Please perform a stylistic analysis of William Blake's poem "London".
I'm going to identify three elements of style and literary devices that Blake uses in the poem, defining each, showing you evidence of each in the poem, and then analyzing its significance in the text.
A correspondence of sounds between words, especially when used at the end of a line in Western Poetry
"I wander thro' each charter'd street, / Near where the charter'd Thames does flow. / And mark in every face I meet / Marks of weakness, marks of woe."
Blake uses the following rhyme scheme: ABAB CDCD EFEF GHGH. Doing so emphasizes the quatrain stanzas, marking a separation between each one. It also creates a sense of anticipation and closure for the reader, who knows the sound of the word coming and is able to conclude each quatrain with the completion of the pattern.
A strong, regular, repeated pattern of movement or sound
"but MOST thro' MIDnight STREETS i HEAR
HOW the YOUTHful HARlots CURSE
BLASTS the NEW-born INfants TEAR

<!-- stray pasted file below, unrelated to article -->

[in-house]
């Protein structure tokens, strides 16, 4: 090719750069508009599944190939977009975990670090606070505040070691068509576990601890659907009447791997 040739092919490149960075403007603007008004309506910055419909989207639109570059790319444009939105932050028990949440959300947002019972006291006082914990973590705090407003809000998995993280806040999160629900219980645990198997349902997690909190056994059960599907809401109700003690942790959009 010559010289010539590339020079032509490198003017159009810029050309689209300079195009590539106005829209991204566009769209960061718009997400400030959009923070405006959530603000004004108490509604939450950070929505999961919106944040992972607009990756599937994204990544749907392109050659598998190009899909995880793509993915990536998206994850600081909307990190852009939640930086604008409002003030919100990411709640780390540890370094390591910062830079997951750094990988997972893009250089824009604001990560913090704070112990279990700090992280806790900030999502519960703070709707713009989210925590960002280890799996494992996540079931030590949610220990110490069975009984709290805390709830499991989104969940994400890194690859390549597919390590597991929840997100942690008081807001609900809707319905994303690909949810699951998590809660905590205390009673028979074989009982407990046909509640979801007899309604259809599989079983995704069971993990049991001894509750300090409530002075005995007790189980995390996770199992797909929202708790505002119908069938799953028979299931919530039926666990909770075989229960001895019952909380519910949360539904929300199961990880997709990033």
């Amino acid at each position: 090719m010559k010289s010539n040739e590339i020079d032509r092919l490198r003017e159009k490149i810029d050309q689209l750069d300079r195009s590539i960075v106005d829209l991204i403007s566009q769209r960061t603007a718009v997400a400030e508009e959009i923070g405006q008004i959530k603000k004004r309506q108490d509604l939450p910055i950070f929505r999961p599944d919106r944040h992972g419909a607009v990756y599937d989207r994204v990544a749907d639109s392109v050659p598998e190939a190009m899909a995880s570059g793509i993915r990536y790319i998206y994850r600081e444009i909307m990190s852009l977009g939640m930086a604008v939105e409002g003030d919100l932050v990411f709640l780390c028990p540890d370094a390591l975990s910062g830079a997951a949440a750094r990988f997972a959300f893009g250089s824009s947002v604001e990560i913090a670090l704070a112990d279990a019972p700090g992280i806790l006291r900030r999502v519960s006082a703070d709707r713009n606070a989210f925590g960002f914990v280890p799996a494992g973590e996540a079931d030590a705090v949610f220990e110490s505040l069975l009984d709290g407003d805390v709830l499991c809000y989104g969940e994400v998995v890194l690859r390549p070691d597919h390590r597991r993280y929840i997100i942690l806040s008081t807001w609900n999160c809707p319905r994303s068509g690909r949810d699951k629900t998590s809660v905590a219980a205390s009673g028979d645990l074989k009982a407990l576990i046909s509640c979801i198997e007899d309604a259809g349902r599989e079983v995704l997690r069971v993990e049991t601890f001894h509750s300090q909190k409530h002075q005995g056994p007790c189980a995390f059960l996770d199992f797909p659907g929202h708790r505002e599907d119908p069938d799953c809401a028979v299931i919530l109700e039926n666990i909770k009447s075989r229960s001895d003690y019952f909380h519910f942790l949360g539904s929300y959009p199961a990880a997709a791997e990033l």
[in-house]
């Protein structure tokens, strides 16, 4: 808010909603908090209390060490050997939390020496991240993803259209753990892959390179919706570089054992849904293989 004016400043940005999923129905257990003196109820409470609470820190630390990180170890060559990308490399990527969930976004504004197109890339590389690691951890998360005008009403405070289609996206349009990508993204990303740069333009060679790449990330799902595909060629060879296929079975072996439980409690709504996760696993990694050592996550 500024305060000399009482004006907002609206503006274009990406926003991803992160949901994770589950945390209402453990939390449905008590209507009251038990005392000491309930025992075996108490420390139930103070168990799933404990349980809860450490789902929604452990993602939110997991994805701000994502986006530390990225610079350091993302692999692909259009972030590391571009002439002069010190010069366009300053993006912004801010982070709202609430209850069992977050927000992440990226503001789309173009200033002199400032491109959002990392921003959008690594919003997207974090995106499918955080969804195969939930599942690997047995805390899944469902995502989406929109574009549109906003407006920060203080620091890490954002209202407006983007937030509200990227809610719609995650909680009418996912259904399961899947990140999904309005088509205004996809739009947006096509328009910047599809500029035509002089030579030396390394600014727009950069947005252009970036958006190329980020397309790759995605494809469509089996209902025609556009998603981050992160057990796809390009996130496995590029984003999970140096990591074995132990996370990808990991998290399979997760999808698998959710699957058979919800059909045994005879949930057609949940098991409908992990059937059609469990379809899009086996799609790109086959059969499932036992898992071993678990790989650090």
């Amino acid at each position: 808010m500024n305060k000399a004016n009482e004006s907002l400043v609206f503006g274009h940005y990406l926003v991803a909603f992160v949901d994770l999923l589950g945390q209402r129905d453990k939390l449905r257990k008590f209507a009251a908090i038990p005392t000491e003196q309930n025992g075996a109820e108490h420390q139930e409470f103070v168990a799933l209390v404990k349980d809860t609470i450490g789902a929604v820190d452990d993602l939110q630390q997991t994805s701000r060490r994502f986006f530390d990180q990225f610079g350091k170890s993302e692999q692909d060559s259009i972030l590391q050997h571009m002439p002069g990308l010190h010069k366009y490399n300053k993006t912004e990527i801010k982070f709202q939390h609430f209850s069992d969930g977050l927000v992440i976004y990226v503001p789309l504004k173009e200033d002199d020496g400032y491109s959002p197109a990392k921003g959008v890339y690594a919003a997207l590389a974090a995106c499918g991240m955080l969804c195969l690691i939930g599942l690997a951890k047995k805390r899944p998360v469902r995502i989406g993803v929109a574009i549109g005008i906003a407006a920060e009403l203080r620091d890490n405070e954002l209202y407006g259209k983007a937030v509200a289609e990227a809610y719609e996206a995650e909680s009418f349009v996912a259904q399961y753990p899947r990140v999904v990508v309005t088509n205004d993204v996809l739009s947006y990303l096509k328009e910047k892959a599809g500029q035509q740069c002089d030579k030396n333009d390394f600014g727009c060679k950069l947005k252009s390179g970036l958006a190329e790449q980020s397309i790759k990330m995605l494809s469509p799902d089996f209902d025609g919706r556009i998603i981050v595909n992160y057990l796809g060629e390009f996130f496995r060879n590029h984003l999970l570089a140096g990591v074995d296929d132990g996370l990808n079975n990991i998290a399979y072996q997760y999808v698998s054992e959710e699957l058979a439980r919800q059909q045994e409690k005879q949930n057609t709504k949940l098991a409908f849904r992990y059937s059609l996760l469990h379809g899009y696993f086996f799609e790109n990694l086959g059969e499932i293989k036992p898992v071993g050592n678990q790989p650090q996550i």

and BLIGHTS with PLAGUE the MARriage HEARSE"
As is particularly evident in the final quatrain, Blake shifts his rhythm around, sometimes employing iambs, a foot with two syllables in an unstressed-stressed pattern, and other times using a trochee, which is a foot whose two syllables are in a stressed-unstressed pattern. By maintaining a degree of similarity, or feet with two syllables, while simultaneously alternating irregularly between trochees and iambs, Blake reinforces the tone of his poem.
The act of saying again something that was already said
"In every cry of every Man, / In every Infants cry of fear, / In every voice: in every ban, / The mind-forg'd manacles I hear"
Blake uses repetition to emphasize the overwhelming nature of his topic, repeating specific words to reinforce its universality or importance.